Wirathu describes the massacre of Muslim schoolchildren in the central city of Meiktila in April in recent sermon as a show of strength.
“If we are weak,” he said, “our land will become Muslim.”
The new extremist notion of Buddhism in Burma is being criticized by rare voices from monks in neighboring countries.
“Myanmar (Burma) monks are quite isolated and have a thin relationship with Buddhists in other parts of the world,” Phra Paisal Visalo, a Buddhist scholar and prominent monk in neighboring Thailand, said.
Visalo believes that the notion of “us and them” promoted by Burma’s radical monks is anathema to Buddhism.
He also lamented that his criticism and that of other leading Buddhists outside the country have had “very little impact.”
Among the most disappointed with the outbreaks of violence and hateful rhetoric are some of the leaders of the 2007 Saffron Revolution, a peaceful uprising led by Buddhist monks against the military rule.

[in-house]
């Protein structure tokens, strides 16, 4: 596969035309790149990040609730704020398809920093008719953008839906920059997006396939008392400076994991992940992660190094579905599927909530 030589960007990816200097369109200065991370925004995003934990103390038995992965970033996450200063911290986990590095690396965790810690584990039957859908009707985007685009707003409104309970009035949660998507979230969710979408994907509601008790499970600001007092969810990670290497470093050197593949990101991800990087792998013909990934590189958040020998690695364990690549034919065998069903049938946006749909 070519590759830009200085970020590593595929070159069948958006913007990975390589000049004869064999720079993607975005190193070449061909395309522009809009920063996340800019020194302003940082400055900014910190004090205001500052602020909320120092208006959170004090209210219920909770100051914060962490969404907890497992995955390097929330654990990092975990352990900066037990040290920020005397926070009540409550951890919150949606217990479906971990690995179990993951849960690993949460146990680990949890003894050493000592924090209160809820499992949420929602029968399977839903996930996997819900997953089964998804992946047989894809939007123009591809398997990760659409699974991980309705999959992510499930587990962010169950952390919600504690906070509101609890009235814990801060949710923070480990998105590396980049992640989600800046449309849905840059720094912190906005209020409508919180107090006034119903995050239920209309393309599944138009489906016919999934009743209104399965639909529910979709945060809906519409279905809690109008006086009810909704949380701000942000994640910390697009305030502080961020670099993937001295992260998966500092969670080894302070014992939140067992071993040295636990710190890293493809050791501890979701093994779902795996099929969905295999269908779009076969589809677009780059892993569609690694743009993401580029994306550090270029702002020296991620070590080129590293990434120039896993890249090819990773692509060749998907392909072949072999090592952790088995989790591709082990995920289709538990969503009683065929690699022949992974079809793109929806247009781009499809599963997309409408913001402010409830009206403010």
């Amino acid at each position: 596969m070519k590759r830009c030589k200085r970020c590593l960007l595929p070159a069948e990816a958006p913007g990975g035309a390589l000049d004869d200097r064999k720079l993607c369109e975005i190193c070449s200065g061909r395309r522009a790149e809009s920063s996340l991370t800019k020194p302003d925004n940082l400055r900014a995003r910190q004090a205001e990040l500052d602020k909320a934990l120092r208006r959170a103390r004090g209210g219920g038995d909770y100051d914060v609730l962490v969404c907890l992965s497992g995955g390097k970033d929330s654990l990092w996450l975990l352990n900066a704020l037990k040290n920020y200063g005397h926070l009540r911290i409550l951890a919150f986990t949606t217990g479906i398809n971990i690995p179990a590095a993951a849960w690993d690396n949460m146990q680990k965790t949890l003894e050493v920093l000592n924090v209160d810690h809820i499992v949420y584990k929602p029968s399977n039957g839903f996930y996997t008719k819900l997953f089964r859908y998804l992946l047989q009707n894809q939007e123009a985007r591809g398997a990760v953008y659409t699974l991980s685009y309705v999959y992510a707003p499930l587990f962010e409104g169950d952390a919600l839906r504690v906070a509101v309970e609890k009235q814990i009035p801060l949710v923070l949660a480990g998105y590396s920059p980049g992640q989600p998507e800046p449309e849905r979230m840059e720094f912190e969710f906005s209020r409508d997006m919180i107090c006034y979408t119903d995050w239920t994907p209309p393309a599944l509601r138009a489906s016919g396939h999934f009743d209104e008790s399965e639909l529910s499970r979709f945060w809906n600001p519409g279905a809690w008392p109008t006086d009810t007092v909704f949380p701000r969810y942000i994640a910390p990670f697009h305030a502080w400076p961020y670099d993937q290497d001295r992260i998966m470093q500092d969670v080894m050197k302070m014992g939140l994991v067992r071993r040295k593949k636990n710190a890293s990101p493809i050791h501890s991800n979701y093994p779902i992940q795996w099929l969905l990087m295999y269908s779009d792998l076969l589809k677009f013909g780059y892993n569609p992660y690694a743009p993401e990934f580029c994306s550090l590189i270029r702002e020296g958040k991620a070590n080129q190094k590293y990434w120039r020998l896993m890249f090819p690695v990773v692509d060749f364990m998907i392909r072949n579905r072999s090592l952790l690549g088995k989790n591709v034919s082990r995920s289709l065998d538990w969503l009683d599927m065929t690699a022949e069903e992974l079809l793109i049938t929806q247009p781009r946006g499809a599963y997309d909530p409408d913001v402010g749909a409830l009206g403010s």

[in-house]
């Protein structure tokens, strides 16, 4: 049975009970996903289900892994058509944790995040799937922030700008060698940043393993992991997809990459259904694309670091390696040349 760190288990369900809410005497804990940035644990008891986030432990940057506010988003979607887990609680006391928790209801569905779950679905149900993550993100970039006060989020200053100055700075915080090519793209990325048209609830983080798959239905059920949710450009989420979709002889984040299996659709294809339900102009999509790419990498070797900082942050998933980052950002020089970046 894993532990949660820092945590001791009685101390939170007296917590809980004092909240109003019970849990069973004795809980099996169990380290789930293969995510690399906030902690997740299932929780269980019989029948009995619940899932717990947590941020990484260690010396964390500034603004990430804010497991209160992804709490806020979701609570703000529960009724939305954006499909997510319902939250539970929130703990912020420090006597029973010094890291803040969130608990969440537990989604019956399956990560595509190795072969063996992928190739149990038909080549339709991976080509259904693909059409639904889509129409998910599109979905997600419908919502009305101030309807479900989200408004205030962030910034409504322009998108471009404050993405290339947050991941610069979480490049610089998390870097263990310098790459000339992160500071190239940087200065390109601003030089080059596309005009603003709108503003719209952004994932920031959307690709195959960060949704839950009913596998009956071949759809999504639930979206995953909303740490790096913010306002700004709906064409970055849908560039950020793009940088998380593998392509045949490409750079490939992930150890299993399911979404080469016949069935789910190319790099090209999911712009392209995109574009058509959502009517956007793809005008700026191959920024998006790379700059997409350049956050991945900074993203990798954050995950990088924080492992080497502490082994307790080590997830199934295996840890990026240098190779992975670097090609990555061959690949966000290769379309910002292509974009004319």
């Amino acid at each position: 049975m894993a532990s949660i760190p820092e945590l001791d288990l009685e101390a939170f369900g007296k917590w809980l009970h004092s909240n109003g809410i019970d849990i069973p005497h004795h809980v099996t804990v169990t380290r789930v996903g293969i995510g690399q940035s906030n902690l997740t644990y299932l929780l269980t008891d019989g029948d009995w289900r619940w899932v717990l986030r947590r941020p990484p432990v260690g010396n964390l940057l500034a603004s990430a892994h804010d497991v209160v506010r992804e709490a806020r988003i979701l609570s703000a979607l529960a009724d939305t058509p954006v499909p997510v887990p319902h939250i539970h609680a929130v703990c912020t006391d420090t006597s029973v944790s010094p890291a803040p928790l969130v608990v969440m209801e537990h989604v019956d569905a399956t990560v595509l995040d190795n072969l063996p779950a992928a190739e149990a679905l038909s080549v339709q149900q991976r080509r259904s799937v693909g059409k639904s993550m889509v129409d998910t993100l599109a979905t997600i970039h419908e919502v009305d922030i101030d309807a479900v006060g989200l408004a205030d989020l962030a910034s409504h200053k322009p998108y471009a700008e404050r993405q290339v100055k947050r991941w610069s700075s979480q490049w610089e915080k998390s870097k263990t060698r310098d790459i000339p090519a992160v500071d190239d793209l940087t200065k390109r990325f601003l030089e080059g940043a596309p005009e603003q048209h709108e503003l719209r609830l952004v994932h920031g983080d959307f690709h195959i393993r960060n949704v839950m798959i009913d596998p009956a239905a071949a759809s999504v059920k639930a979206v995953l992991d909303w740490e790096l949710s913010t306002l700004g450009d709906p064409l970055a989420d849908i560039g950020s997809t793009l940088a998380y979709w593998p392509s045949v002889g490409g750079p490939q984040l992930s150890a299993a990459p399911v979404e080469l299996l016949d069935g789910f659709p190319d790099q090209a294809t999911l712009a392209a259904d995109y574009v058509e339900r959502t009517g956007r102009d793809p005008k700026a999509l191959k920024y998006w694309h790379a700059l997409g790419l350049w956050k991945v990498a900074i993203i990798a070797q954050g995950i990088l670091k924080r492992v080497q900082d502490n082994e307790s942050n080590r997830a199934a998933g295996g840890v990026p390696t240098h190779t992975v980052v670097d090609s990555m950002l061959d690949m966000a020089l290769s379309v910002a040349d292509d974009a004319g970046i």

“We were not expecting this violence when we chanted for peace and reconciliation in 2007,” said Ashin Nyana Nika, 55, the abbot of Pauk Jadi monastery who attended a meeting earlier this month sponsored by Muslim groups to discuss the issue.
Facing parades of extremist monks, Taunggyi Muslims were terrified by a visit by Wirathu and other 60 honking motorcycles.
“I’m really frightened,” he said, stopping in midsentence when customers entered his shop.
“We tell the children not to go outside unless absolutely necessary.”
Rights groups have accused the Burmese police of turning a blind eye to attacks against Muslims.
The anti-Muslim violence has raised doubts on the success of Burma’s transition from 49 years of oppressive military rule that ended in March 2011.
Burma’s Muslims — largely of Indian, Chinese and Bangladeshi descent — account for an estimated four percent of the roughly 60 million population.
Muslims entered Burma en masse for the first time as indentured laborers from the Indian subcontinent during British colonial rule, which ended in 1948.
But despite their long history, they have never fully been integrated into the country, widely considered as foreigners.